Industry Voices—Truly inclusive EHR design is within reach

One in 4 adults in the U.S. has a temporary or permanent disability, including visual, auditory, cognitive and mobility impairments—a number that will climb as the population ages. Nearly half (46%) of Americans aged 75 and older report having a disability compared to just 24% of those 65 to 74 and 12% of those 35 to 46.

The prevalence of disability is why the health IT developer community must prioritize electronic health record (EHR) designs that advance disability inclusion across healthcare, allowing patients, providers and other healthcare workers requiring accommodation to fully and effectively participate in both the provision and receipt of healthcare.

What disability exclusion looks like

Technology has been the solution to so many daily challenges that it can be difficult to view it as anything but helpful. Often, however, the features that make technology user-friendly for most can block some healthcare professionals with disabilities from performing their core responsibilities.

Spending a day observing EHR users lays bare the accessibility issues with health IT tools for users with specific disabilities:

  • Drop-down menus make it difficult for someone whose severe rheumatoid arthritis or hand injury affects their ability to use a mouse for electronic charting.
  • Using color alone, like red for critical alerts and blue or green for notifications, may not have the desired effect on someone with a color vision deficiency, which could in turn create patient safety issues.
  • Patients with low vision struggle to message providers without an option to zoom in on text.
  • Drag and drop design elements are challenging for those with hand injuries or other issues that make gripping or maneuvering a mouse problematic.

In some cases, design or coding choices can hinder the accessibility solution. A clinician with low vision shared a story with the EHR Association User Experience Workgroup about how she was stopped in her tracks during a patient exam by an unlabeled button on an EHR screen. The missing label caused her screen reader to just repeat the word “button,” forcing her to stop what she was doing until a colleague could help—a disruption that could have been avoided by properly labeling the button with the required input. 

The clinician was frustrated at both the disruption to her care process and the need to rely on a colleague to successfully perform such a basic task because of a missing label.

Understanding the disability spectrum

Challenges to inclusive design often stem from viewing disability as a binary status. However, disabilities vary widely in severity and permanency, with symptoms existing on a spectrum.

For instance, blindness can mean low vision rather than total vision loss. Similarly, a wheelchair user may have some ability to stand or walk. Temporary disabilities can result from injuries or illness, while conditions like multiple sclerosis, Parkinson's and diabetes can cause fluctuations between “abled” and “disabled.”

Thus, disability should be defined as:

  • Temporary, affecting an individual for a short time. These are typically illnesses or injuries that keep someone from fully participating in routine activities until they recover.
  • Permanent, affecting the individual for life. This could be an illness or injury from which there is no recovery, or it could be present from birth.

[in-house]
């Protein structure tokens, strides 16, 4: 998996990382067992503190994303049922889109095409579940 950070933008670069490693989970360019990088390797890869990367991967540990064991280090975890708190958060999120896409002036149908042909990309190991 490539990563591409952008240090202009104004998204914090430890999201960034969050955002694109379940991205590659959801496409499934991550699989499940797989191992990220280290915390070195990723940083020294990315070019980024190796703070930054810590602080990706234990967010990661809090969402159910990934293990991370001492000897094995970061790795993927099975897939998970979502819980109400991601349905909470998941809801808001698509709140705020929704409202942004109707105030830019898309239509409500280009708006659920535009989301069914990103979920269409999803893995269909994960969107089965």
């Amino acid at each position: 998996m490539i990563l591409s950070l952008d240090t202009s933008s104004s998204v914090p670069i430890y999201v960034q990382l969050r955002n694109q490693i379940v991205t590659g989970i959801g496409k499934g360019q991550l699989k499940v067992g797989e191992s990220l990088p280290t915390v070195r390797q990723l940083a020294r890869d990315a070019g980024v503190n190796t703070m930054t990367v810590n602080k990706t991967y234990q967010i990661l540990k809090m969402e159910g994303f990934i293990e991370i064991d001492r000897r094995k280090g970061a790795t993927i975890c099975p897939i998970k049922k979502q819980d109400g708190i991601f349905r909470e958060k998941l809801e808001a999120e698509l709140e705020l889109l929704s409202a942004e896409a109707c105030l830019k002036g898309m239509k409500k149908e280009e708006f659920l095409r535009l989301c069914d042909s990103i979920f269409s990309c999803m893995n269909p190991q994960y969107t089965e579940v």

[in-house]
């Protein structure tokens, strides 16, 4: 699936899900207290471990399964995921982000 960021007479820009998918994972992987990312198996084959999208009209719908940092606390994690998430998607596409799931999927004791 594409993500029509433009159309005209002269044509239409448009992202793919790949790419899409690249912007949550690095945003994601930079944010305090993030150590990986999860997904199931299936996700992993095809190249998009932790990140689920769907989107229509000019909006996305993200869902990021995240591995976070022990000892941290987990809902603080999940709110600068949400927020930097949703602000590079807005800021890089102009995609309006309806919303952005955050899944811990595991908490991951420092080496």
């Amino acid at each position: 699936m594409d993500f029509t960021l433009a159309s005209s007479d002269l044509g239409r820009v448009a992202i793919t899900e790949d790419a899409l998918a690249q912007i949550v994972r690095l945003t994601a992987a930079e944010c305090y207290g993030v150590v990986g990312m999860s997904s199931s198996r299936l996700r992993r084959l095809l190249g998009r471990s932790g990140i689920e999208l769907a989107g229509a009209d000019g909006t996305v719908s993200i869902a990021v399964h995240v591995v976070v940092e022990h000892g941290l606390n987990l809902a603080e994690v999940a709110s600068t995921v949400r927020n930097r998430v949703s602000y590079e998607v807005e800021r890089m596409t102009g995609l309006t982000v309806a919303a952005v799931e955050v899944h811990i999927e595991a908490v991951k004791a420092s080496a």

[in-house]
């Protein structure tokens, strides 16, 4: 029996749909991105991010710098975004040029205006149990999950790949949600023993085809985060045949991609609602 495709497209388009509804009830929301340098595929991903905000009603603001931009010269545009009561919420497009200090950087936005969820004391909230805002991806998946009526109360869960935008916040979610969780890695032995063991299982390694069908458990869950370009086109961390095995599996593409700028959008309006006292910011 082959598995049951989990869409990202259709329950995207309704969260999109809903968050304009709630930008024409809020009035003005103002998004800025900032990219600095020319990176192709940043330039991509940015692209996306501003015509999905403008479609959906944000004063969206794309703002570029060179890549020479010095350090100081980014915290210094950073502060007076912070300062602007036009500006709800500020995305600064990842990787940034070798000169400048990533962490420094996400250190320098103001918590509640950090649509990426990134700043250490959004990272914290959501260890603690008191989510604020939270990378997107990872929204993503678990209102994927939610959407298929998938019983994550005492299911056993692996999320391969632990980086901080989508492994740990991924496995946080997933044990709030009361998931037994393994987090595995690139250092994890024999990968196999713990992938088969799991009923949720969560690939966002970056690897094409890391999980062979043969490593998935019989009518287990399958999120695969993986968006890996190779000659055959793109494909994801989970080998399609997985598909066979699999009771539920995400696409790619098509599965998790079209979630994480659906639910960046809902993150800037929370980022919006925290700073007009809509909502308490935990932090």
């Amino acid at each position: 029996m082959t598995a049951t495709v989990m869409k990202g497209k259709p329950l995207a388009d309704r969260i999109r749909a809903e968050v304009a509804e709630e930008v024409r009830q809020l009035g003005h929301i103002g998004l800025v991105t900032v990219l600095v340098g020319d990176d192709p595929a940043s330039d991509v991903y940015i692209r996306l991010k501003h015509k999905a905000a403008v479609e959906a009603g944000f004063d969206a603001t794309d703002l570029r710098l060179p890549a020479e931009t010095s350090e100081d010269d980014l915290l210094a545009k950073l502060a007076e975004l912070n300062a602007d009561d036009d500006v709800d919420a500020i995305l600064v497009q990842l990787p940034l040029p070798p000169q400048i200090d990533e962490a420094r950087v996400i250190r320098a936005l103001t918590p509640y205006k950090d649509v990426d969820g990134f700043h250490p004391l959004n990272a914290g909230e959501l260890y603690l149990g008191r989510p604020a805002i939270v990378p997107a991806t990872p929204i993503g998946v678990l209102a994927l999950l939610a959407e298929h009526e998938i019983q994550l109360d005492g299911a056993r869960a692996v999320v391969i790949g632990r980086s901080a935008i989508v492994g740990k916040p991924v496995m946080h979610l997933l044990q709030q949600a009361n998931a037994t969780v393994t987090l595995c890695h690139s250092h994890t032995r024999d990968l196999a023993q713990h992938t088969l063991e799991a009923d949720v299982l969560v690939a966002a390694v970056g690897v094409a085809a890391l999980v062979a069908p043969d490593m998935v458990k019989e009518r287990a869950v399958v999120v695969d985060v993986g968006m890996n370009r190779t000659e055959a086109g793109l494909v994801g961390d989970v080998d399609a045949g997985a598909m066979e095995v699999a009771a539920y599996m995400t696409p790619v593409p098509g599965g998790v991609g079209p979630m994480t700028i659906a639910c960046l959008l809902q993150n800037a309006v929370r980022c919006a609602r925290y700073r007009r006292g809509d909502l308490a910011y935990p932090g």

• Episodic, permanent conditions (e.g., diabetes and multiple sclerosis) for which there are no cures and severity changes from one day to the next. People with episodic disabilities like vertigo, migraines and some forms of mental illness experience random periods of fluctuating good health and ill health.
  • Situational, affected by someone’s environment or circumstances (e.g., difficulty hearing information in noisy or crowded rooms).
  • Dynamic, randomly shifting in severity or fluctuating over time (e.g., a flair-up of a chronic illness or pain).

Basing accessibility designs on a binary definition of disability can lead to EHR features that make technology user-friendly for some healthcare professionals with disabilities but create obstacles for others.

A better approach

The better approach to accessible EHRs is to consider all the challenges design elements create for individuals with a range of issues and then build functionality that allows for multiple options. For example, keystrokes, mouse clicks and voice commands can all be used to achieve the same outcome regardless of the type or severity of dexterity issues.

Design elements can also leverage the multitude of assistive technologies already available—such as subtitles and/or transcripts on video content to assist those with hearing impairments—and adjust them to meet specific disability needs. For example, ensuring touch targets are sized large enough in mobile applications to be easily activated by users with low vision or dexterity limitations.

Inclusion benefits all

By moving away from a binary definition of disability and taking time to observe how users access and interact with health IT in the real world, we can identify design elements that overcome obstacles at any point along the disability spectrum.

When that understanding is incorporated into the design and tested by people with a range of disability types to ensure efficacy, it brings us closer to truly inclusive EHRs and other health IT—which benefits all.

Tammy Coutts is the lead software designer for user experience and usability at EHR vendor MEDITECH as well as the vice chair of the EHR Association's User Experience Workgroup.

Also contributing to this piece were fellow workgroup members Libby Eddings, senior inclusion and accessibility user experience designer at Oracle Health; Mike Shonty, lead software designer at MEDITECH; and Jennifer Sagerian, manager of user experience and design system as well as accessibility program lead at MEDITECH.